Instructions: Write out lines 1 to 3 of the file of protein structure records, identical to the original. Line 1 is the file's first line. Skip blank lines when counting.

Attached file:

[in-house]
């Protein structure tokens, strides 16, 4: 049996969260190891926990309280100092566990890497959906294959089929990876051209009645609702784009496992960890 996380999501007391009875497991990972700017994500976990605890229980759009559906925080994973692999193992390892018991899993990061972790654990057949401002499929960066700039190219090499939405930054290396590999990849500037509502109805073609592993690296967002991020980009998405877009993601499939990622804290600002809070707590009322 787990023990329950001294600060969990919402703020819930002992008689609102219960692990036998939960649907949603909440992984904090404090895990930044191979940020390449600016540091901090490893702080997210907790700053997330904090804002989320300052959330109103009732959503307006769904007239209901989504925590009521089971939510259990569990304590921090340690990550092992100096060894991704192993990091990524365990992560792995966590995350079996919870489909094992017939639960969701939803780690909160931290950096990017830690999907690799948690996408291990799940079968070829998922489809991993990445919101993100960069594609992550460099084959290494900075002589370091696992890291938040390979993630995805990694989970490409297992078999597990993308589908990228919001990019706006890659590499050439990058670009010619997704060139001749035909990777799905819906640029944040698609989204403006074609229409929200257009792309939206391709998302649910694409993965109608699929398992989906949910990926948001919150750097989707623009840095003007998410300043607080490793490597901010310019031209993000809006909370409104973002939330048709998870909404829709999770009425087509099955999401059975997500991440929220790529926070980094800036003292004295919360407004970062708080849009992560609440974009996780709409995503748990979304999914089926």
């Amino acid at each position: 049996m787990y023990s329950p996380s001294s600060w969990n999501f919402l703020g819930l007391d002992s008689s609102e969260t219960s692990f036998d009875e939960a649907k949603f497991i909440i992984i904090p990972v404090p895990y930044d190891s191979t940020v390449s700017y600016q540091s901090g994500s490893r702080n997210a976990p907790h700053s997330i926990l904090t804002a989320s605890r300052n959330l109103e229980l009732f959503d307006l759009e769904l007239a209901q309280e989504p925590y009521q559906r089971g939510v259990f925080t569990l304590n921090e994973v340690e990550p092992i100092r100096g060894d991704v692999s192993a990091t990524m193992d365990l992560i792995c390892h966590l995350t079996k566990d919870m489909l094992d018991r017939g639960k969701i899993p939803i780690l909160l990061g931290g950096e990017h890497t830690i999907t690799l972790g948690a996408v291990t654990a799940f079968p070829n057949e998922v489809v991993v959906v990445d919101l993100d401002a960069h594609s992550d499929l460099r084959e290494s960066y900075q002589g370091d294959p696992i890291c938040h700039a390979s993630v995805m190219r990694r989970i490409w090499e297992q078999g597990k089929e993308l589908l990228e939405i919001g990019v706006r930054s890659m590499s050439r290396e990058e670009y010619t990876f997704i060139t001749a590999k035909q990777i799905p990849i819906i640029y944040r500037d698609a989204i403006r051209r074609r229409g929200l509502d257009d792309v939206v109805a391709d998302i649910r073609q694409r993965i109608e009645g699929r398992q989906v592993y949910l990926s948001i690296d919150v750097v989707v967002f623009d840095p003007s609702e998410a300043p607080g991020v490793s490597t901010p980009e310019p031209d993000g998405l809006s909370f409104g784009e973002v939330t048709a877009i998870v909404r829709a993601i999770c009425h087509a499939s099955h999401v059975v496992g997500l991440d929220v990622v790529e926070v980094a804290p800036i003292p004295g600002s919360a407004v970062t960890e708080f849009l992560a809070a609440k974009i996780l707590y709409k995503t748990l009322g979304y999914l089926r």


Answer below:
[in-house]
């Protein structure tokens, strides 16, 4: 049996969260190891926990309280100092566990890497959906294959089929990876051209009645609702784009496992960890 996380999501007391009875497991990972700017994500976990605890229980759009559906925080994973692999193992390892018991899993990061972790654990057949401002499929960066700039190219090499939405930054290396590999990849500037509502109805073609592993690296967002991020980009998405877009993601499939990622804290600002809070707590009322 787990023990329950001294600060969990919402703020819930002992008689609102219960692990036998939960649907949603909440992984904090404090895990930044191979940020390449600016540091901090490893702080997210907790700053997330904090804002989320300052959330109103009732959503307006769904007239209901989504925590009521089971939510259990569990304590921090340690990550092992100096060894991704192993990091990524365990992560792995966590995350079996919870489909094992017939639960969701939803780690909160931290950096990017830690999907690799948690996408291990799940079968070829998922489809991993990445919101993100960069594609992550460099084959290494900075002589370091696992890291938040390979993630995805990694989970490409297992078999597990993308589908990228919001990019706006890659590499050439990058670009010619997704060139001749035909990777799905819906640029944040698609989204403006074609229409929200257009792309939206391709998302649910694409993965109608699929398992989906949910990926948001919150750097989707623009840095003007998410300043607080490793490597901010310019031209993000809006909370409104973002939330048709998870909404829709999770009425087509099955999401059975997500991440929220790529926070980094800036003292004295919360407004970062708080849009992560609440974009996780709409995503748990979304999914089926």
């Amino acid at each position: 049996m787990y023990s329950p996380s001294s600060w969990n999501f919402l703020g819930l007391d002992s008689s609102e969260t219960s692990f036998d009875e939960a649907k949603f497991i909440i992984i904090p990972v404090p895990y930044d190891s191979t940020v390449s700017y600016q540091s901090g994500s490893r702080n997210a976990p907790h700053s997330i926990l904090t804002a989320s605890r300052n959330l109103e229980l009732f959503d307006l759009e769904l007239a209901q309280e989504p925590y009521q559906r089971g939510v259990f925080t569990l304590n921090e994973v340690e990550p092992i100092r100096g060894d991704v692999s192993a990091t990524m193992d365990l992560i792995c390892h966590l995350t079996k566990d919870m489909l094992d018991r017939g639960k969701i899993p939803i780690l909160l990061g931290g950096e990017h890497t830690i999907t690799l972790g948690a996408v291990t654990a799940f079968p070829n057949e998922v489809v991993v959906v990445d919101l993100d401002a960069h594609s992550d499929l460099r084959e290494s960066y900075q002589g370091d294959p696992i890291c938040h700039a390979s993630v995805m190219r990694r989970i490409w090499e297992q078999g597990k089929e993308l589908l990228e939405i919001g990019v706006r930054s890659m590499s050439r290396e990058e670009y010619t990876f997704i060139t001749a590999k035909q990777i799905p990849i819906i640029y944040r500037d698609a989204i403006r051209r074609r229409g929200l509502d257009d792309v939206v109805a391709d998302i649910r073609q694409r993965i109608e009645g699929r398992q989906v592993y949910l990926s948001i690296d919150v750097v989707v967002f623009d840095p003007s609702e998410a300043p607080g991020v490793s490597t901010p980009e310019p031209d993000g998405l809006s909370f409104g784009e973002v939330t048709a877009i998870v909404r829709a993601i999770c009425h087509a499939s099955h999401v059975v496992g997500l991440d929220v990622v790529e926070v980094a804290p800036i003292p004295g600002s919360a407004v970062t960890e708080f849009l992560a809070a609440k974009i996780l707590y709409k995503t748990l009322g979304y999914l089926r």